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Databases and Managing Tons of Files


Guest Rustic Monk

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Guest Rustic Monk

Hey,

Umm . . . I hate to admit short-comings. But I'm having a heck of a time managing all the poems I have for the poetry corner. It would be a lot easier if I had them in a database with some PHP to generate each poem and biography with a predefined CSS. The only problem is I never learned PHP. Does anyone here want to volunteer to help get the database setup so v.2 of the Poetry Corner can get online? Maybe someone who has poetry there?

--Gabe

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I wish I knew PHP and could help with online database skills. That's a hole in my skills set too... and the same problem is driving me bonkers on projects. Looks like I'm going to have to self-teach or find a college class or two for the spring semester.

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Gabe-

I have a similar problem but it involves pdf files. I have a huge library of ebooks. When I mean huge, I'm talking over 300 GB. In order to find anything at all, you have to have some sort of organizational scheme. Even search engines won't do the trick as the larger the textbase, the slower the search and common terms return unwieldy output.

I started off with a hierarchal scheme where major subjects got a directory/subordinate subjects got subdirectories: Astronomy & Astrophysics, Business, Classics, etc. Soon Subdirectories were in order: Astronomy & Astrophysics/reference, Business/resumes, Classics/Kant, Fiction/Tolkien

This scheme grew like weeds. Major subject heads appeared and disappeared absorbed into other subject areas. Subdirectories grew to handle various branches of subject areas.

Top Level---------------------Branch--------------------Branch

...........................................| |

...........................................| ------------------------Branch------------------Branch

...........................................|...................................|----------------------Branch

...........................................|-------------------------Branch

History------------------------Ancient---------------------Mesopotamia

| | |........................................|_________________Egypt

| | |........................................|_________________China

| | |

| | |-------------------------- Classical Period------------Greece

| |..........................................|_________________Rome

|

disregard "....", it is filer

History also organizes rather neatly by country like Russia, US or UK history or regional like History of China, History of the Middle East.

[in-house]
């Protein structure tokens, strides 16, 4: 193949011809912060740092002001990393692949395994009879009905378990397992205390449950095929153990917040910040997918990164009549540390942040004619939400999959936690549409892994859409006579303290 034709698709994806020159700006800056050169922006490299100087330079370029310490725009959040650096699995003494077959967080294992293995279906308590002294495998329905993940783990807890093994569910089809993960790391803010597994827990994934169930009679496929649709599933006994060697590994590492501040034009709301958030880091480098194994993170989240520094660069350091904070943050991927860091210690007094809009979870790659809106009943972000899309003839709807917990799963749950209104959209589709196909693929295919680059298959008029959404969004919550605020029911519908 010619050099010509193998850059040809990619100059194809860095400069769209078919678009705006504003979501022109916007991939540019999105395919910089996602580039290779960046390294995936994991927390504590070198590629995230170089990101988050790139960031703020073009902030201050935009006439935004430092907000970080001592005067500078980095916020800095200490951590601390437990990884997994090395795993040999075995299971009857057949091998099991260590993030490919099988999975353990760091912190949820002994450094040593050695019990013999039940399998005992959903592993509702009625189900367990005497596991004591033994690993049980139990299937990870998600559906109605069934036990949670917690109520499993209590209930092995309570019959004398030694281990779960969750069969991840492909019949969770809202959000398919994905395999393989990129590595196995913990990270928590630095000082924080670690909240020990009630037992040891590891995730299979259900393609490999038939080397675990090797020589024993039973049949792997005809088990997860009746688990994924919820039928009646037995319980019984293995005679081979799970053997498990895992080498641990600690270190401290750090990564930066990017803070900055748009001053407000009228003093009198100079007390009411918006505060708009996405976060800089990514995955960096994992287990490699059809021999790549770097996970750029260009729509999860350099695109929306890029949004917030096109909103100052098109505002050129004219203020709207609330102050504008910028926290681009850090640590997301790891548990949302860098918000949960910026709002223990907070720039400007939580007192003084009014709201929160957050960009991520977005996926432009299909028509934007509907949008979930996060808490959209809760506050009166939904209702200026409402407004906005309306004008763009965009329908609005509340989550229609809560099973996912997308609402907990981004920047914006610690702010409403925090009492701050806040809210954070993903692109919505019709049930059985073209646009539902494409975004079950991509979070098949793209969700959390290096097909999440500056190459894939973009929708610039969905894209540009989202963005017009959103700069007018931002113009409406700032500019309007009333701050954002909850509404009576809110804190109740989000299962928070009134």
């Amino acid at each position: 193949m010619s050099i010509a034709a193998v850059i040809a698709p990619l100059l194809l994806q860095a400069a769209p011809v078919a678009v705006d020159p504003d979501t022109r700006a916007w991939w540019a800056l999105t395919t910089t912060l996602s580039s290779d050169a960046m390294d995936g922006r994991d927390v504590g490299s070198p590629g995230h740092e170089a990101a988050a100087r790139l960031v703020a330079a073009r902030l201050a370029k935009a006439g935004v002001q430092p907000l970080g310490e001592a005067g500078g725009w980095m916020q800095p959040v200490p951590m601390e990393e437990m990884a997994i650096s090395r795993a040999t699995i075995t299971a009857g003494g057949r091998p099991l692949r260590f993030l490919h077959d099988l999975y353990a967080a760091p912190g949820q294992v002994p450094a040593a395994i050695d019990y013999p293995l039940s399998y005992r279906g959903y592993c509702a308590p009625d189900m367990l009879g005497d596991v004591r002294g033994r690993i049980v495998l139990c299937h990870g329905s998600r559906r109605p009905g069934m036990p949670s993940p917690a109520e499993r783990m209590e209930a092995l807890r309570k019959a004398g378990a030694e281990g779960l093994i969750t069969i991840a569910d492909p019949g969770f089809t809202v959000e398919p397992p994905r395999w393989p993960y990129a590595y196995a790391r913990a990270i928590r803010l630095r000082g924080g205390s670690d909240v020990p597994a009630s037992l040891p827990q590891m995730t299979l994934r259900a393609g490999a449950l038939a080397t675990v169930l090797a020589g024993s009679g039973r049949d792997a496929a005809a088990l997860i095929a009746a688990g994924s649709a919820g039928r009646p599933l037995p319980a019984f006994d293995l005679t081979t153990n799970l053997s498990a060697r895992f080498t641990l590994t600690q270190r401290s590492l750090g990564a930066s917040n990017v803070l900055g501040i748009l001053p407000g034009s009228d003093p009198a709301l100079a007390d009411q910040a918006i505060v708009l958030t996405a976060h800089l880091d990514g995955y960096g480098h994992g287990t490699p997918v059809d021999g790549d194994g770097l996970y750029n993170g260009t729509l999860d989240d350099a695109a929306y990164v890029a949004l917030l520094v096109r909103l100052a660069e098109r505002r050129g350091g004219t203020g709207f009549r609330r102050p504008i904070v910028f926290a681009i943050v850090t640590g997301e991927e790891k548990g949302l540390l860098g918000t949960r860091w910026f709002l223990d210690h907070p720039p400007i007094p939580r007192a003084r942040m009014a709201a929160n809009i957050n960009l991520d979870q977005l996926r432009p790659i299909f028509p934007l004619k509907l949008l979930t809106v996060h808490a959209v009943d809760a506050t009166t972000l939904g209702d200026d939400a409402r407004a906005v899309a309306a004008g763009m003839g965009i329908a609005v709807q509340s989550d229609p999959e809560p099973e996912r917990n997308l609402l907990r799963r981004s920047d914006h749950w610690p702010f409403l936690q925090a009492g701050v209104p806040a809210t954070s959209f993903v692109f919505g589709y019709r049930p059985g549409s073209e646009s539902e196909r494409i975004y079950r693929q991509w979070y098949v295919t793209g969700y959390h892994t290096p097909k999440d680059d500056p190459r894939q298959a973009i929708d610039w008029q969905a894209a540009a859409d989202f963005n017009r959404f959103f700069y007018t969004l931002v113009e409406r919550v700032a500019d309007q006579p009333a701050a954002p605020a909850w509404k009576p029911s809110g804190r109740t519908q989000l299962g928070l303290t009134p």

This schema allows for the construction of very complex "tree" relationships by extending the root-branch-leaf model to some depth. As this becomes even more complex with the addition of material, it soon becomes too complex for a human to track.

When the library reached ~200 Mbytes, I found it increasingly difficult to manage all of the various overlapping relationships. For instance:

  • Is crystallography subordinate to or equal to mineralogy?
  • Is mineralogy subordinate to geology?
  • Are mineralogy and crystallography subordinate to geology?
  • Is crystallography a more appropriate subordinate to chemistry?

In some cases, I used links to bridge these gaps but this was really only a band-aid.

It soon became apparent that I needed was file management software that could index everything and provide search facilities.

There are a couple of public domain programs that do a reasonable job of file management. My favorite is Avignon Concept 2008 but it is best suited for smaller textbases and personal applications. I tried a number of freware products and found that they just weren't industrial strength enough to handle 300GB and over a million files.

I ended up with a cheap commercial product called Advanced File Manager that's easy and powerful enough to do the job.

For the web side of your task, I suggest NVU that can quickly format raw ascii to prettified html.

For web work, I also suggest the Crimson Editor. It will allow you to switch from source code to browswer to see exactly how your code will appear.

Hope some or all of it helps.

:icon6::icon6::devlish:

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